Laverne is still alive.

 I had to clean the coop out - it was pretty smelly, so I put her in the pen on  a pile of fresh hay near the water. Charlie and Maude came out from under the deck to see what was going on.

 Maude walked over and laid down next to Laverne:

They took a nap together:

I guess they can tell when something is wrong. 

I placed her back in the coop for the night. I hope she goes in her sleep. 
Will find out later this morning.

Monday, August 29, 2016

Then and now

Old buildings fascinate me
and I often wonder if they are still standing.
 With the help of Google Earth I can!

These are in New York city:

300 East 42nd Street, adjoining and at the S.E. corner of Second Avenue, including, at the left, part of the Presbyterian Church of the Covenant, and showing the western end of the Prospect Hill tunnel. September 9, 1928.


9-45 Mott Street, west side, between Park and Bayard Streets. (Pell Street, is shown on the east side of the Street, and terminating there.) October 8, 1933.


Canal Street #54-58 - Orchard Street, southwest corner


62-66 Hester Street, at, adjoining and east of the S.E. corner of Orchard Street. No. 64 Hester Street, adjoining the S.E. corner of Orchard Street, is a 3-story frame house with a brick front. 1932.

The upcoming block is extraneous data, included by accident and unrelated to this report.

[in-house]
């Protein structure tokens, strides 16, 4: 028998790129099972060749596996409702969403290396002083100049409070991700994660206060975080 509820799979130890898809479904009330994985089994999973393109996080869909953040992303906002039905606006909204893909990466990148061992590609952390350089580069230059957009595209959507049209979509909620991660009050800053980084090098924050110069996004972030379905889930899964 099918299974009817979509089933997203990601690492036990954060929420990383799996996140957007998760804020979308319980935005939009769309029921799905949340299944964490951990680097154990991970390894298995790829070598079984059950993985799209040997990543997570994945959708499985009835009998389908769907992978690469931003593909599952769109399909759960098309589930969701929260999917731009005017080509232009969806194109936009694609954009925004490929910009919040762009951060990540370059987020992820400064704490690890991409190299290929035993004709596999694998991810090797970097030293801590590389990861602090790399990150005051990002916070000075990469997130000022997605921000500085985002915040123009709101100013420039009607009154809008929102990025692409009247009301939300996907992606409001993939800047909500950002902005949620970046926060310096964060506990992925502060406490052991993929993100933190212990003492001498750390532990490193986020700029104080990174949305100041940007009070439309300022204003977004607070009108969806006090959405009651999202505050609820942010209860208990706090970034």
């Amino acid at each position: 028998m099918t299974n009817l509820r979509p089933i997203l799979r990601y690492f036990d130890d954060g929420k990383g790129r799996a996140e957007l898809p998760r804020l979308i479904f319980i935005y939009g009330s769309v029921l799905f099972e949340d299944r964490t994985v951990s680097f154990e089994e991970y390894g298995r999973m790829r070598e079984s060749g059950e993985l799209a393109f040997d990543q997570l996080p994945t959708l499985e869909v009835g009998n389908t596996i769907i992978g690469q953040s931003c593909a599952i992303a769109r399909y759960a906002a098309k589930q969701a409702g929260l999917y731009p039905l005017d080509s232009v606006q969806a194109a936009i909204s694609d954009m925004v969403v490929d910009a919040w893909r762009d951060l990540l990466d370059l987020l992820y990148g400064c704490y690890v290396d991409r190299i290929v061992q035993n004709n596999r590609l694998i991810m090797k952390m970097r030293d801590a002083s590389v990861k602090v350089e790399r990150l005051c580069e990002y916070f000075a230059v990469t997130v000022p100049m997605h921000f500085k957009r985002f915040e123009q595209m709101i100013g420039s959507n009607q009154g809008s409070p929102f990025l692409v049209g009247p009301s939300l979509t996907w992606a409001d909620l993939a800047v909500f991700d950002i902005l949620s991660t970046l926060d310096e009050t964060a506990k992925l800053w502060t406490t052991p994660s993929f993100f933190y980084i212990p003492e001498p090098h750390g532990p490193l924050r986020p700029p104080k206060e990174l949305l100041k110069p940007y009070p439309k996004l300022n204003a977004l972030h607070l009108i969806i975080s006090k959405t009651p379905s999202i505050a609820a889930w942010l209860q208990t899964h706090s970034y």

I'd like to make this a sometimes feature.
What do YOU think? Interested?


Today's funny :o)

A big H/T To Wild River!!!


A massive tree stump

Hubby is still trying to get rid of the stump left over from the tree he took down a while back.

 There were so many rocks entwined with the tree roots. He couldn't use the chainsaw to 
cut  them up, so he has to use the trusty axe,

He works on that old stump every day for a couple of hours!

 Lots and lots of roots to get rid of before he can get under it with the backhoe.

 Some leaves are starting to change a wee bit:

 Maude and Charlie.

Laverne hasn't come out of the coop for two days now. I put food, water and
 her favorite treats in there for her, but she isn't eating or drinking. 
She just wants to sleep. It will be soon....

Saturday, August 27, 2016

At the Hop!

The Tymes!

The Tymes

From Wikipedia, the free encyclopedia
The Tymes
The Tymes in 1969
Background information
Origin Philadelphia, Pennsylvania, United States
Genres R&B, soul
Years active 1956–present
Labels Cameo-Parkway, Columbia, RCA, MGM

Members Albert Berry
Norman Burnett

Past members Donald Banks (deceased)
George Hilliard (deceased)
George Williams (deceased)
The Tymes are an American soul vocal group, who enjoyed equal success in the United Kingdom and in their homeland. They share the distinction of being one of the few acts to have one and only one chart-topper in both the US and UK with different titles.